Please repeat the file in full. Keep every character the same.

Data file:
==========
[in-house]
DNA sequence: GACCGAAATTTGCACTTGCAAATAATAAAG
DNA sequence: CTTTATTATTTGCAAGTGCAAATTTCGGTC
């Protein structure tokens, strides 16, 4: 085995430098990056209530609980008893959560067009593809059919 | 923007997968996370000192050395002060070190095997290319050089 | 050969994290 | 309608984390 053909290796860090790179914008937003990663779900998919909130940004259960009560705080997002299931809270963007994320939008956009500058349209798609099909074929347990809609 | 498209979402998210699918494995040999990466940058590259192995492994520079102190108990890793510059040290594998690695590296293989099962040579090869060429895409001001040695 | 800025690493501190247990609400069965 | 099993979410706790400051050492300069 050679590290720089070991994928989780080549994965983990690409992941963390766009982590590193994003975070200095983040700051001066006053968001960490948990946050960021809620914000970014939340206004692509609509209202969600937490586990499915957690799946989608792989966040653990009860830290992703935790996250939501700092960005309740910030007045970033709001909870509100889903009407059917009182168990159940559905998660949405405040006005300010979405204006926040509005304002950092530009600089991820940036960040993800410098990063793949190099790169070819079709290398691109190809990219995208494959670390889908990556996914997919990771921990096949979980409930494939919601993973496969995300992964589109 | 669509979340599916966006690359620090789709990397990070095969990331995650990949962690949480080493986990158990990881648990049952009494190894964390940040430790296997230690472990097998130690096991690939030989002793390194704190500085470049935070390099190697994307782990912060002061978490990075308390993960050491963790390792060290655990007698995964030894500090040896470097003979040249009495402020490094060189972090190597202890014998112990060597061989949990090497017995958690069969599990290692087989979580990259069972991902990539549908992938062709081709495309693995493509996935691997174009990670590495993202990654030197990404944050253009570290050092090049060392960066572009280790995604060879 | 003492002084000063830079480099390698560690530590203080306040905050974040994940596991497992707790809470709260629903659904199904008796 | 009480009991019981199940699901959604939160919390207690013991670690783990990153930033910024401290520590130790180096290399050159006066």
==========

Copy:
[in-house]
DNA sequence: GACCGAAATTTGCACTTGCAAATAATAAAG
DNA sequence: CTTTATTATTTGCAAGTGCAAATTTCGGTC
């Protein structure tokens, strides 16, 4: 085995430098990056209530609980008893959560067009593809059919 | 923007997968996370000192050395002060070190095997290319050089 | 050969994290 | 309608984390 053909290796860090790179914008937003990663779900998919909130940004259960009560705080997002299931809270963007994320939008956009500058349209798609099909074929347990809609 | 498209979402998210699918494995040999990466940058590259192995492994520079102190108990890793510059040290594998690695590296293989099962040579090869060429895409001001040695 | 800025690493501190247990609400069965 | 099993979410706790400051050492300069 050679590290720089070991994928989780080549994965983990690409992941963390766009982590590193994003975070200095983040700051001066006053968001960490948990946050960021809620914000970014939340206004692509609509209202969600937490586990499915957690799946989608792989966040653990009860830290992703935790996250939501700092960005309740910030007045970033709001909870509100889903009407059917009182168990159940559905998660949405405040006005300010979405204006926040509005304002950092530009600089991820940036960040993800410098990063793949190099790169070819079709290398691109190809990219995208494959670390889908990556996914997919990771921990096949979980409930494939919601993973496969995300992964589109 | 669509979340599916966006690359620090789709990397990070095969990331995650990949962690949480080493986990158990990881648990049952009494190894964390940040430790296997230690472990097998130690096991690939030989002793390194704190500085470049935070390099190697994307782990912060002061978490990075308390993960050491963790390792060290655990007698995964030894500090040896470097003979040249009495402020490094060189972090190597202890014998112990060597061989949990090497017995958690069969599990290692087989979580990259069972991902990539549908992938062709081709495309693995493509996935691997174009990670590495993202990654030197990404944050253009570290050092090049060392960066572009280790995604060879 | 003492002084000063830079480099390698560690530590203080306040905050974040994940596991497992707790809470709260629903659904199904008796 | 009480009991019981199940699901959604939160919390207690013991670690783990990153930033910024401290520590130790180096290399050159006066």